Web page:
See thats the thing readers, runners or otherwise, it doesn't matter what size you are, its about how you approach life, each step at a time. Are you pushing yourself physically? Are you stretching your mind? Are you being kind? These are things that only we can answer for ourselves truly. Noone else knows our potential more than ourselves.

Tuesday, 21 October 2014

Running is my life (no really thats what I do at the moment!)

I've let my blog go a bit dormant over the past year. This last few months have not really been terribly travel blog worthy but more a tale of running. I entered in the Valencia Marathon back in January and 10 months later here I am a month out from the big day.

I'm not going to lie, the training has been hard. Some days are definitely worse than others and some are quite simply the best days of my life. Curiously I have just read an article on Manic Depression and I think this is how my running feels while I am on the roads/towpaths/tracks/foot tunnels to bring in the miles of training that one needs to do to prepare for a day where you run 42.2km. But there is one thing for sure, every time I climb my 3 floors to home and I gulp back water I feel better. A sense of achievement sweeps over me and I recall the grafitti ("Have a nice day" was yesterdays discovery), the smiles and raised eyebrows of acknowledgement of fellow runners, fierce geese chases, disgruntled canal cyclists and clapping supporters.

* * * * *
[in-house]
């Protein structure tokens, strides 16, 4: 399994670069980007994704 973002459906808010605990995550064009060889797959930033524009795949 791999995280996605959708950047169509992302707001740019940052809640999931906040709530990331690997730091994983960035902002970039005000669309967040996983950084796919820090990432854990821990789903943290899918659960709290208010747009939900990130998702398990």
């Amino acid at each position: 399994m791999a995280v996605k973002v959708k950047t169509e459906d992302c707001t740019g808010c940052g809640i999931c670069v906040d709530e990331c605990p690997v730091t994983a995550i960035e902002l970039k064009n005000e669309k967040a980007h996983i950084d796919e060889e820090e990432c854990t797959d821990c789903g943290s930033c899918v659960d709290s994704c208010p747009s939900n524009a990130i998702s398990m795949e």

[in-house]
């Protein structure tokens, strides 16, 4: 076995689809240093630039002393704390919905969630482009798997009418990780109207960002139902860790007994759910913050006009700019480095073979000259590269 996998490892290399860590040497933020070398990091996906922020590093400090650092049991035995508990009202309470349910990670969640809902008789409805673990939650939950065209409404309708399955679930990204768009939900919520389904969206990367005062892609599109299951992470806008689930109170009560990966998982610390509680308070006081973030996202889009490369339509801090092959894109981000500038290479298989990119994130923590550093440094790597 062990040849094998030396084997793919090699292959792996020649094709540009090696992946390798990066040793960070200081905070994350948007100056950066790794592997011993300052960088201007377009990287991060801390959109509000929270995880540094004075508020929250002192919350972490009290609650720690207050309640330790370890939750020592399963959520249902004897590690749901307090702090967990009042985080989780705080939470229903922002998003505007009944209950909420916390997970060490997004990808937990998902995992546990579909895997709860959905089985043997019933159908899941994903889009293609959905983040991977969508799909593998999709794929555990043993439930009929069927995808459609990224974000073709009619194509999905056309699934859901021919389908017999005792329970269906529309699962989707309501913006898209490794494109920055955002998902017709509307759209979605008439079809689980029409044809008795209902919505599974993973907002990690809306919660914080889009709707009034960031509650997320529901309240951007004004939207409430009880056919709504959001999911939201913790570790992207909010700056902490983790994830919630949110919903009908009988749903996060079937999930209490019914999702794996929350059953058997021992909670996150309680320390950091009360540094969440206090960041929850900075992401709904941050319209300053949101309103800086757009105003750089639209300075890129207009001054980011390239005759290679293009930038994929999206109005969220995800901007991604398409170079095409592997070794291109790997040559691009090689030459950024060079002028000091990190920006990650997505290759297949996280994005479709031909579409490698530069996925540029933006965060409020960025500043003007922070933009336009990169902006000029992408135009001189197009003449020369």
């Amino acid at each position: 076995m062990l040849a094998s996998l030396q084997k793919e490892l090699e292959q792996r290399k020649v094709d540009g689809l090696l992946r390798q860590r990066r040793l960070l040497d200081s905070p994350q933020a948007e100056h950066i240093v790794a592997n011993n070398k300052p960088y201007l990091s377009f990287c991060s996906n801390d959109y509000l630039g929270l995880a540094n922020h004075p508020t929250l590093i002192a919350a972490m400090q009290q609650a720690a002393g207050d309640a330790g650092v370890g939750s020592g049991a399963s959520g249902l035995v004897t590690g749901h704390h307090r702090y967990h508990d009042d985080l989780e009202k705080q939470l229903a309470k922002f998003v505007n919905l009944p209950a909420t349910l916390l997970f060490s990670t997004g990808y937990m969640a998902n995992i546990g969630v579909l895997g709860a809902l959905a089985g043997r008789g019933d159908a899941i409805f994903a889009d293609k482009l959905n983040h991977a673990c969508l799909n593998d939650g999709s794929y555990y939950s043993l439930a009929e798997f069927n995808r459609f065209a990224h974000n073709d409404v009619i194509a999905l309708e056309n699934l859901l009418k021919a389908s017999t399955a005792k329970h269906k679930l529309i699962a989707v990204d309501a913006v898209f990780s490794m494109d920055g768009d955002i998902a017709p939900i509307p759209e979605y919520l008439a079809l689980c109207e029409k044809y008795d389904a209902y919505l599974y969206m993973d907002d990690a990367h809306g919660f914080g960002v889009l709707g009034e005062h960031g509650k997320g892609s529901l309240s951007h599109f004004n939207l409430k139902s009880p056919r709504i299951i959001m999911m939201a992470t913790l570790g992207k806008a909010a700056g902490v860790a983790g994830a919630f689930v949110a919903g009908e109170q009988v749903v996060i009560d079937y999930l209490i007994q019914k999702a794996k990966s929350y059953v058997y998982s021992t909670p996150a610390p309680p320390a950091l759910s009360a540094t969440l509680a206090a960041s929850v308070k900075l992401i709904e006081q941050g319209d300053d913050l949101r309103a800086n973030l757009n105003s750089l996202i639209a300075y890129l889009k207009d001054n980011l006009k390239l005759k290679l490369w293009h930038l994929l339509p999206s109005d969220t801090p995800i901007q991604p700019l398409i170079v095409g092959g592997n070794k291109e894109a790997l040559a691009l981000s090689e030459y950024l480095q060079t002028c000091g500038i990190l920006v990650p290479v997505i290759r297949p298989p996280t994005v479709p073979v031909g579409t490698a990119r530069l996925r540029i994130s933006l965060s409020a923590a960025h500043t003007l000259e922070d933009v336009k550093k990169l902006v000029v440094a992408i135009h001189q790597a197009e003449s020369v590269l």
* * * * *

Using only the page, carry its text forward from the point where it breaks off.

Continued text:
My wee patch of poppy planting
at the Tower of London